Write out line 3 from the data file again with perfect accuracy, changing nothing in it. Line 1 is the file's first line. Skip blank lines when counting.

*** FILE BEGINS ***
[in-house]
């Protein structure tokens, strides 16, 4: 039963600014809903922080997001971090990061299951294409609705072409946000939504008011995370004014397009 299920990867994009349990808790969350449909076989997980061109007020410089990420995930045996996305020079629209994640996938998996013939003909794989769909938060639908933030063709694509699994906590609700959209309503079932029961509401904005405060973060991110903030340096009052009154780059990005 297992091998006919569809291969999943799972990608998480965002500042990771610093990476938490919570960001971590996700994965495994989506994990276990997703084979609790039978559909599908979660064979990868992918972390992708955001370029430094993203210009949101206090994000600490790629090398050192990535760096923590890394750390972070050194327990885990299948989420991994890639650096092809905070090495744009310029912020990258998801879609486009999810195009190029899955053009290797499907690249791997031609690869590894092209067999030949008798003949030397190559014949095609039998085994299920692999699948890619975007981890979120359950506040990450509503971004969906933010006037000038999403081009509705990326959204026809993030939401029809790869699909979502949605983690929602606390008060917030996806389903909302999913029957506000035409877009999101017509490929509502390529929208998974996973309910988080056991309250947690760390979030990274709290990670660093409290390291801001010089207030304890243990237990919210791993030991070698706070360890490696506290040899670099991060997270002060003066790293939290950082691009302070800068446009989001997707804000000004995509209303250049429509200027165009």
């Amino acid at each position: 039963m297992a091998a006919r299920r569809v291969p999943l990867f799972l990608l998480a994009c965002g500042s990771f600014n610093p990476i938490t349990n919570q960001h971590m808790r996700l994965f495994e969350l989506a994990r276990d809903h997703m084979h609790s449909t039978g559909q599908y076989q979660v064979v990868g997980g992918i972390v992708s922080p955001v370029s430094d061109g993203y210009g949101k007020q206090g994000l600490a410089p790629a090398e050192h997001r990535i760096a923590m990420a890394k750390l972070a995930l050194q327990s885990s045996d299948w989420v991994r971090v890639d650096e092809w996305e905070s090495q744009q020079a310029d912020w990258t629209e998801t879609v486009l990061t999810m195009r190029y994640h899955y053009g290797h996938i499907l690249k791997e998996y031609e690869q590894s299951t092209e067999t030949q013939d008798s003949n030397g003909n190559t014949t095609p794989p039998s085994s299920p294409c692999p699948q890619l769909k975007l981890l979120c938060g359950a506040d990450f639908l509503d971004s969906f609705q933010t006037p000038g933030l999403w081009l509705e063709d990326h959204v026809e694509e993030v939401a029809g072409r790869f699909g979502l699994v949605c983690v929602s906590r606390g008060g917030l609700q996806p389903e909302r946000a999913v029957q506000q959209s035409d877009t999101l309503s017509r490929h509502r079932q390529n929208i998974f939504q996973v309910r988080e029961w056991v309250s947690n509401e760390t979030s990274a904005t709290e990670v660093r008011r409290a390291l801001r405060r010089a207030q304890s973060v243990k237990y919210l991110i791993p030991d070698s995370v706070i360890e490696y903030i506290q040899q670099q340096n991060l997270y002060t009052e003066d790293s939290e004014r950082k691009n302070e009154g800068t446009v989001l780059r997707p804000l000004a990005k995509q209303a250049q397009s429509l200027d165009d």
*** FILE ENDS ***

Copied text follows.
């Amino acid at each position: 039963m297992a091998a006919r299920r569809v291969p999943l990867f799972l990608l998480a994009c965002g500042s990771f600014n610093p990476i938490t349990n919570q960001h971590m808790r996700l994965f495994e969350l989506a994990r276990d809903h997703m084979h609790s449909t039978g559909q599908y076989q979660v064979v990868g997980g992918i972390v992708s922080p955001v370029s430094d061109g993203y210009g949101k007020q206090g994000l600490a410089p790629a090398e050192h997001r990535i760096a923590m990420a890394k750390l972070a995930l050194q327990s885990s045996d299948w989420v991994r971090v890639d650096e092809w996305e905070s090495q744009q020079a310029d912020w990258t629209e998801t879609v486009l990061t999810m195009r190029y994640h899955y053009g290797h996938i499907l690249k791997e998996y031609e690869q590894s299951t092209e067999t030949q013939d008798s003949n030397g003909n190559t014949t095609p794989p039998s085994s299920p294409c692999p699948q890619l769909k975007l981890l979120c938060g359950a506040d990450f639908l509503d971004s969906f609705q933010t006037p000038g933030l999403w081009l509705e063709d990326h959204v026809e694509e993030v939401a029809g072409r790869f699909g979502l699994v949605c983690v929602s906590r606390g008060g917030l609700q996806p389903e909302r946000a999913v029957q506000q959209s035409d877009t999101l309503s017509r490929h509502r079932q390529n929208i998974f939504q996973v309910r988080e029961w056991v309250s947690n509401e760390t979030s990274a904005t709290e990670v660093r008011r409290a390291l801001r405060r010089a207030q304890s973060v243990k237990y919210l991110i791993p030991d070698s995370v706070i360890e490696y903030i506290q040899q670099q340096n991060l997270y002060t009052e003066d790293s939290e004014r950082k691009n302070e009154g800068t446009v989001l780059r997707p804000l000004a990005k995509q209303a250049q397009s429509l200027d165009d």